Brown Trucking offers services across the United States, with a primary focus on the southeast. The company is proud to offer experienced drivers and integrated services with over 65 years of experience in the industry.
Brown Trucking Company History
James W. Brown started Brown Trucking in the 60s, but the operation was much different than it is today. The company started as a dump truck business in West Virginia, but the company decided to move to Atlanta to grow their operations in the 70s.
The business was transformed into a contracting and trucking business.
Navigation Capital Partners purchased the company that Brown helped grow for 40 years. Over time, the company has been able to enhance their capabilities to offer:
- Dedicated truckload services
- Regional truckload services
The company’s focus in on the Southeast, but they have partners across the United States to offer brokerage and warehouse services.
Brown Trucking Careers
Brown Trucking pay is on the low-end, according to Indeed, which has the average salary per year being $38,453.
The company’s salary range, based on information submitted by drivers, ranges from $17,000 to $67,000.
In comparison, the average salary is 44% below the national average.
Information About Brown Trucking’s CDL-A
There’s a lot of information about driving at Brown as a CDL-A driver.
When you work with the company, you’ll enjoy:
- 90% of the freight being no-touch
- 80% of the freight being drop and hook
- Pay packages that increase
- Being home every weekend
- Being out 2-3 days per week
- Performance incentives
- Comprehensive benefit packages
- 401(k) options
- Company matches 401(k)
If you want to apply to be a CDL-A driver, you will need to have at least 12 months of verifiable experience in the last three years. You will need to have a valid CDL-A license, and you must not have been found guilty of a DWI or DUI within the last 7 years.
Owner-operator positions are available across the country for dry van hauls.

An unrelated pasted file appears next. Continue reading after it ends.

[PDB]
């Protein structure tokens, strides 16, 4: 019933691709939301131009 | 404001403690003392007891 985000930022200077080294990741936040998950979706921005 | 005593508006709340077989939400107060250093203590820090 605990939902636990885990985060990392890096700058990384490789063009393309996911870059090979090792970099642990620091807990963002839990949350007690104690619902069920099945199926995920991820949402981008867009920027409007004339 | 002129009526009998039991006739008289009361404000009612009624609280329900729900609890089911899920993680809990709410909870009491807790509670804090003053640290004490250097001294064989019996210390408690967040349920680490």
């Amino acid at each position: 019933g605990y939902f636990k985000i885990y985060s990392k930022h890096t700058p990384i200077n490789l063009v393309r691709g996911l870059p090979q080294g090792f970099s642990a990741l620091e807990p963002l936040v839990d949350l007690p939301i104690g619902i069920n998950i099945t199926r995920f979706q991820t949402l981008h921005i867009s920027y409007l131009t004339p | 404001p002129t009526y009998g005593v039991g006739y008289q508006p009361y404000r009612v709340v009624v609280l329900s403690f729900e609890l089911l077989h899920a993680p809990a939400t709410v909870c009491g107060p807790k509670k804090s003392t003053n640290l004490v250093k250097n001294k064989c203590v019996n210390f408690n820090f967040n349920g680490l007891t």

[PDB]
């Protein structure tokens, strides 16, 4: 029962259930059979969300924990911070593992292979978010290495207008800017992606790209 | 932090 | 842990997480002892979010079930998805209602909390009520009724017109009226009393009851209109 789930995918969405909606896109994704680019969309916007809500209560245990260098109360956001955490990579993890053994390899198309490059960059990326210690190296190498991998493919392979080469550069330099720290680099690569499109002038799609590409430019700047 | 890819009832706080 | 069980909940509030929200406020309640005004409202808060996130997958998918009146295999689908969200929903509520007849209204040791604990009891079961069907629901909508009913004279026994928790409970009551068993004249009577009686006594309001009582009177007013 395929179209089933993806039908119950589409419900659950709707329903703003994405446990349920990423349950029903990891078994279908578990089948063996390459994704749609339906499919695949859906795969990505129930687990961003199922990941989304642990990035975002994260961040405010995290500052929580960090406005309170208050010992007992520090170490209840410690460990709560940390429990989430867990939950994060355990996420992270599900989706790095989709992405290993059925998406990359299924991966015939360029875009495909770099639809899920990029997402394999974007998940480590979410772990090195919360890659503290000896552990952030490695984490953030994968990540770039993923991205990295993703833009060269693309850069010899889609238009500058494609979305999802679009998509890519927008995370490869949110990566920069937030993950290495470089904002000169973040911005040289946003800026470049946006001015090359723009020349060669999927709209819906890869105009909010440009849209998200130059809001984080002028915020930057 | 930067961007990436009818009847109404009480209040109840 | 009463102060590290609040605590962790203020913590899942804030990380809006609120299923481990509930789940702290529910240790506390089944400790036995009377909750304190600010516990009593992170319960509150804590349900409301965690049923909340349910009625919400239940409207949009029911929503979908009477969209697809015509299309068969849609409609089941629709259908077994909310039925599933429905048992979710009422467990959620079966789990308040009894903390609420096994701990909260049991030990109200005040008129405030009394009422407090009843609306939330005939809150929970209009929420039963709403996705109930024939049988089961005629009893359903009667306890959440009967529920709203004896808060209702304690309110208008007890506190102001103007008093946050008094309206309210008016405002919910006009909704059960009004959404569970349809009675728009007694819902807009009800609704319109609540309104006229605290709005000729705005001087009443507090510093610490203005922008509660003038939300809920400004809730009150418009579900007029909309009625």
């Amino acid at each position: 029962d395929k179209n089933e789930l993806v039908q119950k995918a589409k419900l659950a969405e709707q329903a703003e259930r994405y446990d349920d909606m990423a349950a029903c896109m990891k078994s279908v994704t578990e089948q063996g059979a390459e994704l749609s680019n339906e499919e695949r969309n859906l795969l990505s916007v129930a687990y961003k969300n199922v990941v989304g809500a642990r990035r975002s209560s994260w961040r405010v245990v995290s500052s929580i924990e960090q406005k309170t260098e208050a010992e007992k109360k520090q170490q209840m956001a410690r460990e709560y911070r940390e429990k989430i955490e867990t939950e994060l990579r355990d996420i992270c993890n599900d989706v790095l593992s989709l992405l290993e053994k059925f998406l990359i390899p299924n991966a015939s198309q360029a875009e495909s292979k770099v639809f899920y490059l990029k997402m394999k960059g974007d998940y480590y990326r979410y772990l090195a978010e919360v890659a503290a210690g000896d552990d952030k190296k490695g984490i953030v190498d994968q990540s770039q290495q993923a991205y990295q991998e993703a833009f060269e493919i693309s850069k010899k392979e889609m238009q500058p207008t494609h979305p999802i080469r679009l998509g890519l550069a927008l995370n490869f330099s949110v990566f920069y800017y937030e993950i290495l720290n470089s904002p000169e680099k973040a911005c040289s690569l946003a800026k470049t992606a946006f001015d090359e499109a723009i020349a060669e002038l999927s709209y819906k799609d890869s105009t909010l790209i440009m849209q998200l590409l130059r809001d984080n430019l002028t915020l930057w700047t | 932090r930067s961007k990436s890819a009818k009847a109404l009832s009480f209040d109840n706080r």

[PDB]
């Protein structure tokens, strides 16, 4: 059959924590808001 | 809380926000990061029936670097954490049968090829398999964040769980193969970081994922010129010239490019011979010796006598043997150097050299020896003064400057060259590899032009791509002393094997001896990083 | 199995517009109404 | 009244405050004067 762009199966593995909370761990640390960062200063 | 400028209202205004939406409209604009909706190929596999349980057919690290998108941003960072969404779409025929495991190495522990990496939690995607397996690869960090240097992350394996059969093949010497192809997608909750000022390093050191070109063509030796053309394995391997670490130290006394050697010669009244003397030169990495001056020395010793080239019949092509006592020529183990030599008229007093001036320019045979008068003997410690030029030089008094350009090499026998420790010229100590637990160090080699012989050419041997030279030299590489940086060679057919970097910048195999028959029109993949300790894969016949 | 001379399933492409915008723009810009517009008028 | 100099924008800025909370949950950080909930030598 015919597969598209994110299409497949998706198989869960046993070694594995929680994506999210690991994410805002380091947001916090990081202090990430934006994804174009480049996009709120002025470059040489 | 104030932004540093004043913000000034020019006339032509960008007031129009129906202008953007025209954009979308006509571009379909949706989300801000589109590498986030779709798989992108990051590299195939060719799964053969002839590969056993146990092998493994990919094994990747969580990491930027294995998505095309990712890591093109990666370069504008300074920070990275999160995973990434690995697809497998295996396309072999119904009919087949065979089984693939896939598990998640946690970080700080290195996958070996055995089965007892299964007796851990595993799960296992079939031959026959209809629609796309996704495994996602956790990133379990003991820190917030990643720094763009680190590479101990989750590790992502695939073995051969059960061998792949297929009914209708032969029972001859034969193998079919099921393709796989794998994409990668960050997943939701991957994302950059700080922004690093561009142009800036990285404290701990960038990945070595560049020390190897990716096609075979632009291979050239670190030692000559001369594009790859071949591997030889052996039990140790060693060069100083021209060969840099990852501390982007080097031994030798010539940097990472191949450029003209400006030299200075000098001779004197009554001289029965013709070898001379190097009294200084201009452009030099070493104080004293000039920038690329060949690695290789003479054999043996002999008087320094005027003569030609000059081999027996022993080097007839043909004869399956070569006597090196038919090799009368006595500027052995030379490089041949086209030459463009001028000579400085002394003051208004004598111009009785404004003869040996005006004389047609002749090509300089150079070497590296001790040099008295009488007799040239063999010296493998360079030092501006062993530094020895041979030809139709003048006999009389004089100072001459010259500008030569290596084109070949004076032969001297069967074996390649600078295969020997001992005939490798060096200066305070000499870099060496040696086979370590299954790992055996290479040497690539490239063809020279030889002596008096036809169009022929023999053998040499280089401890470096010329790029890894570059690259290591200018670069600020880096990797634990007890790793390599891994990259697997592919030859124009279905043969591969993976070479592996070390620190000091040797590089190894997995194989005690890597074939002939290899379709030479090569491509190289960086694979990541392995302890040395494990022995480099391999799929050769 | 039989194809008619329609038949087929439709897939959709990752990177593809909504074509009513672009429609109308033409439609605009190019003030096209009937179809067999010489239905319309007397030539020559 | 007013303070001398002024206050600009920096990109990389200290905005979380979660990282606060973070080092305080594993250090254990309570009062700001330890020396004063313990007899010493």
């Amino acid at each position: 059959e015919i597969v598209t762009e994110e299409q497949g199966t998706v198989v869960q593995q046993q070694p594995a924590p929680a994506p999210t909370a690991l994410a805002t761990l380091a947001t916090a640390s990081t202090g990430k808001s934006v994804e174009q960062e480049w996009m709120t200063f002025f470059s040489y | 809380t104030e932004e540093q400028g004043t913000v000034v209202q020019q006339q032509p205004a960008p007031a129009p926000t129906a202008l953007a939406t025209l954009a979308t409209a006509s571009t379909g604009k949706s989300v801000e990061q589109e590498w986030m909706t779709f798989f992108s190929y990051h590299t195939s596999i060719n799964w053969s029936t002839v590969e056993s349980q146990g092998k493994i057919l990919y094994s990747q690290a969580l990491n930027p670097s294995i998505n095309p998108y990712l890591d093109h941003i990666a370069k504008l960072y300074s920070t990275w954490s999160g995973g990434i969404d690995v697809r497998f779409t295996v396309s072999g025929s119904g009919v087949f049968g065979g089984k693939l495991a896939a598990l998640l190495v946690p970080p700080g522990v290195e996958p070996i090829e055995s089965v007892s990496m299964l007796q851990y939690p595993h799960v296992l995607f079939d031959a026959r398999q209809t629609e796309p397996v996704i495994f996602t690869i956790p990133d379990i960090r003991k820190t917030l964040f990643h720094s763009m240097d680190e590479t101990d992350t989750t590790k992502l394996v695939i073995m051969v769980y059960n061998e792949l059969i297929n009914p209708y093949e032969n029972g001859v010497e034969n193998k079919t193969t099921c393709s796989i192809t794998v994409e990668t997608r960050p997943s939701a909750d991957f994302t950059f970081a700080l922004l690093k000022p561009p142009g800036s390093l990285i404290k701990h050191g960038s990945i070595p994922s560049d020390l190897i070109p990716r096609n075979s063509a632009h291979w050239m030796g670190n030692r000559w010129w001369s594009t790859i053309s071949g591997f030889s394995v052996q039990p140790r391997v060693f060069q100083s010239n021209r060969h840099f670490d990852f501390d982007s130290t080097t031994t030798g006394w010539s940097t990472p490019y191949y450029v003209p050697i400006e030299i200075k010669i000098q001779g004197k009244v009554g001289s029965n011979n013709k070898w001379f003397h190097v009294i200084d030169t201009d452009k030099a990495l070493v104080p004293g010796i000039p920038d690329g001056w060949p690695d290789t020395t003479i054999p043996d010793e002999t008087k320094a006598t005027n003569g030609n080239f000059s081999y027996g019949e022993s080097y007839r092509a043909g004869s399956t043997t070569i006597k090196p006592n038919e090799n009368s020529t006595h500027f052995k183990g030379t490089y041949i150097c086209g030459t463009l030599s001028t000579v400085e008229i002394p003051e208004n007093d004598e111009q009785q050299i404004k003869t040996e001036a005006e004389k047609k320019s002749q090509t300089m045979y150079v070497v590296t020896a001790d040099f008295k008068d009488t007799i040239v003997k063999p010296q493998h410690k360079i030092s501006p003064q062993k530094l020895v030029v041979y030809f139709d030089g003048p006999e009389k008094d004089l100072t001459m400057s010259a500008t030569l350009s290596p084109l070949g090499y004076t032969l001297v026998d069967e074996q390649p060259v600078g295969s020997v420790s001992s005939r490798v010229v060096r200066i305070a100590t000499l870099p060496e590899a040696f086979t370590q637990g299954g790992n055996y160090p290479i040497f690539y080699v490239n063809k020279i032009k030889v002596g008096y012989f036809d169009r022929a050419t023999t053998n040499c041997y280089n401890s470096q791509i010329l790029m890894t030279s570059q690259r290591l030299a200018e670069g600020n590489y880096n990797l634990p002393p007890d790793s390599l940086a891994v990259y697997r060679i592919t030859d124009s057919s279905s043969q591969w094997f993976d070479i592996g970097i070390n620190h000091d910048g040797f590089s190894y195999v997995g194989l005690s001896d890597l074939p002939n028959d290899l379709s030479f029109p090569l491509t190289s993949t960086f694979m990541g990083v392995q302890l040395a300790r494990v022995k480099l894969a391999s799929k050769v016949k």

When you work for Brown, you’ll be offered:
- Paid vacation time
- All the miles you can handle
- Medical insurance
- Dental insurance
- Prescription insurance
- Paid holidays
- Company life insurance
- One driver manager
- Detention pay
- Weekly settlements
- Fuel discounts
- No insurance surcharges
- Low deadhead
- Discounts for physical damage insurance
Work availability changes from location to location. The JFC terminal has a lot of miles, and you’ll have a lot of freight to deliver every week. Office and shops are often praised, but management continues to be an issue.
Brown Trucking Reviews
Drivers have a lot to say about Brown Trucking. The drivers and former employee reviews (which are easily available) claim the following:
- Equipment is often worn, and break downs are very common
- Drivers earn only 23% of the load, which is on the low-end
- Terminals are run on a strict budget, and dispatch is not available 24/7
- Maintenance turnaround time is slow
Brown Trucking is not all bad.
There are a few good points when working with Brown:
- Freight is lightweight
- Offer an initial guarantee
There was a time when Brown Trucking offered a weekly guarantee, but this guarantee of $800 per week quickly disappeared. Since pay is already on the low-end, a lot of truckers have reviewed the company poorly since the removal of the guarantee.
Driver turnaround time is very short, and you do need a decent amount of experience to drive for the company.
Morale among drivers is low, and this is predominately because of the management of the company. A lot of managers and dispatch leave their positions, so the office can be very chaotic at times.
If management was better, driver morale would be much higher.
You’ll notice that a lot of the reviews claim that low pay and dispatch is inadequate.
Brown Trucking may be a good fit for truckers that are just getting started in the industry or in need of a temporary position or some owner-operators that want to fill in their schedule.
Otherwise, there are a lot of trucking companies that pay much higher rates to their drivers.
I do want to mention that the more recent reviews, particularly in the North Carolina and South Carolina area, claim that the company’s vehicles are newer. A lot of the vehicles in these states are 2018 or newer, so this may be a turnaround for Brown.
Dispatchers in Georgia have seemed to improve, too. The dispatchers in the area have a lot of recent reviews claiming that the dispatchers have learned driver names and really work in the best effort of the driver.
The new dispatchers resolve issues quickly and keep loads moving quickly as a result.
Brown Trucking has a lot of mixed reviews, but based off of the Brown Trucking pay data, it’s easy to see why drivers are not happy with the company. The pay is low, and turnaround time in some offices is very short for driver managers and dispatch.
We would like to see the pay and dispatch issues addressed and plan to keep our information updated as soon as we see some changes.